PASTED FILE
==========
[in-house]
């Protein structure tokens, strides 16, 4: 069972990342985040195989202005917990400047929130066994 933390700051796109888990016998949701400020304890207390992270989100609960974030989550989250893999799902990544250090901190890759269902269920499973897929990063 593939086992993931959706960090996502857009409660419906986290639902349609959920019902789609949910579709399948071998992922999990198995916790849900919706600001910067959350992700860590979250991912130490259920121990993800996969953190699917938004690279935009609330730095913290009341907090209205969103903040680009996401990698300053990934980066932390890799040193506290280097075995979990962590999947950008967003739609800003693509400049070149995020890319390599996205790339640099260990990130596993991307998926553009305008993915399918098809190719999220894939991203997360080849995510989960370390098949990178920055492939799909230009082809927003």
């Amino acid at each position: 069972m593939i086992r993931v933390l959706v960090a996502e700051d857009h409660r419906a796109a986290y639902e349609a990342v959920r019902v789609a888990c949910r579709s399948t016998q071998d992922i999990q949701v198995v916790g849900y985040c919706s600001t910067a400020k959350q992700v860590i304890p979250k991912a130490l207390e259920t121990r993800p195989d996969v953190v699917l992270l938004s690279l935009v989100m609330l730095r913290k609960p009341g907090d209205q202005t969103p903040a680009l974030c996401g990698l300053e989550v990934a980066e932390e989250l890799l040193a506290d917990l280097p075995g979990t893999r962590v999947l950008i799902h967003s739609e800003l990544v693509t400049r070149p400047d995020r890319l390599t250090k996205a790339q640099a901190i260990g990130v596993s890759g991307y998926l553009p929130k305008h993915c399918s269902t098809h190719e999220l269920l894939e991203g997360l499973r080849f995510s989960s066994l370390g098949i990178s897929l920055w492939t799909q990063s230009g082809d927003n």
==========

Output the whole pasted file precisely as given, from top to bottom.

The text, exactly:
[in-house]
């Protein structure tokens, strides 16, 4: 069972990342985040195989202005917990400047929130066994 933390700051796109888990016998949701400020304890207390992270989100609960974030989550989250893999799902990544250090901190890759269902269920499973897929990063 593939086992993931959706960090996502857009409660419906986290639902349609959920019902789609949910579709399948071998992922999990198995916790849900919706600001910067959350992700860590979250991912130490259920121990993800996969953190699917938004690279935009609330730095913290009341907090209205969103903040680009996401990698300053990934980066932390890799040193506290280097075995979990962590999947950008967003739609800003693509400049070149995020890319390599996205790339640099260990990130596993991307998926553009305008993915399918098809190719999220894939991203997360080849995510989960370390098949990178920055492939799909230009082809927003």
């Amino acid at each position: 069972m593939i086992r993931v933390l959706v960090a996502e700051d857009h409660r419906a796109a986290y639902e349609a990342v959920r019902v789609a888990c949910r579709s399948t016998q071998d992922i999990q949701v198995v916790g849900y985040c919706s600001t910067a400020k959350q992700v860590i304890p979250k991912a130490l207390e259920t121990r993800p195989d996969v953190v699917l992270l938004s690279l935009v989100m609330l730095r913290k609960p009341g907090d209205q202005t969103p903040a680009l974030c996401g990698l300053e989550v990934a980066e932390e989250l890799l040193a506290d917990l280097p075995g979990t893999r962590v999947l950008i799902h967003s739609e800003l990544v693509t400049r070149p400047d995020r890319l390599t250090k996205a790339q640099a901190i260990g990130v596993s890759g991307y998926l553009p929130k305008h993915c399918s269902t098809h190719e999220l269920l894939e991203g997360l499973r080849f995510s989960s066994l370390g098949i990178s897929l920055w492939t799909q990063s230009g082809d927003n």